You are here: Home / Patients and Families / Our Stories / Special bereavement camp will welcome children this September
Share:

Special bereavement camp will welcome children this September

When Maureen McGuire met the bus bringing her 10-year-old son, and 35 other kids, home after a weekend grief camp in January 2009, one of the first things Justin told her was, “Mom, I wasn’t the different one, I wasn’t the odd one. Everyone on that bus had lost somebody.”   

Justin’s father, Andy, died of lung cancer in February 2007. By that time, the family had already connected with Andrea Warnick, a counsellor at the Max and Beatrice Wolfe Children’s Centre (the Centre) at Mount Sinai Hospital. 

           
Camp Erin campers with major league baseball players
 
Amanda and Mitchell, representing Camp Erin Toronto campers, with Major League All-Star pitcher Jamie Moyer of the Philadelphia Phillies and Blue Jays outfielder Vernon Wells.

 

“Andrea came to us in the hospital, she came to our home, she explained to Justin about his dad’s cancer,” says Maureen. “She gave Justin the ability to say and do everything he needed to for his dad.”

The Max and Beatrice Wolfe Winter Camp was another, new step for grieving children.

“The statistics are approximately 1 in 20 kids before the age of 18 will have a parent die,” says Warnick. “Kids who have a parent or a sibling die often feel so isolated, and that’s one reason we thought camp would be so beneficial.”

The January camp was the first organized by the Centre, but its success has ensured that it won’t be the last. That’s because the Centre has received a prestigious 10-year grant from The Moyer Foundation in Seattle to host an annual summer grief camp.

Warnick, her colleagues and many volunteers are currently in overdrive, organizing the first international Camp Erin Toronto, designed for children ages 6 to 17. Camp Erin was created and funded by The Moyer Foundation in Seattle, established by Major League All-Star pitcher Jamie Moyer and his wife, Karen. It is named in memory of Erin Metcalf, a friend of the Moyers who died of cancer at age 17.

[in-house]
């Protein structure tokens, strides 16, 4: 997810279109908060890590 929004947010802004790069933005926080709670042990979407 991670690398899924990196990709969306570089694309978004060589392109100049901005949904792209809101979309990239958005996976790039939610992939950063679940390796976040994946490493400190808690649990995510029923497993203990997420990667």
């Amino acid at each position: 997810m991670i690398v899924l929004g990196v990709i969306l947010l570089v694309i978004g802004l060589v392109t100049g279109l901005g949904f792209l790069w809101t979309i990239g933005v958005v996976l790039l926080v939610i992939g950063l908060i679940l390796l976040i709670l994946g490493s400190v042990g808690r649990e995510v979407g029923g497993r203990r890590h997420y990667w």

Camp Erin Toronto, to be held September 11 to 13 in Muskoka, will complement the one-on-one care children receive at the Centre, providing an opportunity for the children to meet new friends and learn that they are not the only ones dealing with pain and grief. Fifty children will participate this year, and 70 the following year. The Children’s Centre is raising additional funds to supplement the grant from The Moyer Foundation.

“The Moyer Foundation is pretty fabulous,” says Warnick. “The Camp Erin philosophy is our philosophy. It’s about bringing kids to camp and having fun with them, but it’s also about building resilience and giving them tools so that when they’re grieving, whether it’s eight months or eight years from now, they can use these tools even when we’re not all together talking about it.”

Understanding what grief is and how it can make you feel is one of those tools; so is being able to call on meaningful ways to express your feelings. “Having the emotions isn’t bad, but if you’re lashing out at your surviving parent or at other kids in the class, that’s not okay,” says Warnick. “You’re allowed to feel mad at the world; you can punch a pillow or draw your feelings.”

The children attending Camp Erin will take part in typical camp fun, like sports and sing-alongs. They will also participate in grief-specific activities. “My boys did all sorts of things which, from a kid’s point of view, was fun stuff, but from a therapeutic point of view was very beneficial,” says Leia Spencer, whose sons, Cole and Evan, were 6 and 10, respectively, when their father died in August 2007. “They did skits, they played sports, they did crafts, they came home with sweatshirts that had everybody’s name on them.”

Leia admits to feeling some trepidation about letting her sons attend the camp. “The last thing I wanted was for them to have old wounds uncovered and for them to be upset, but when they came back they were so happy and excited and everybody was beaming. The first thing they said was, ‘Can we go again?’”

Maureen tells a similar story. “Justin thoroughly enjoyed the camp. He told me, ‘Mom, I was glad to see you, but I wish I could have stayed.’”

To the parents of the 50 children who will be attending the first Camp Erin Toronto this September, Leia advises, “Seize the opportunity. Put your fear in your pocket and let them go and they will be fine.”

For more information about Camp Erin or the Max and Beatrice Wolfe Children’s Centre, please call 416-586-4800 ext. 6664, or make a donation now.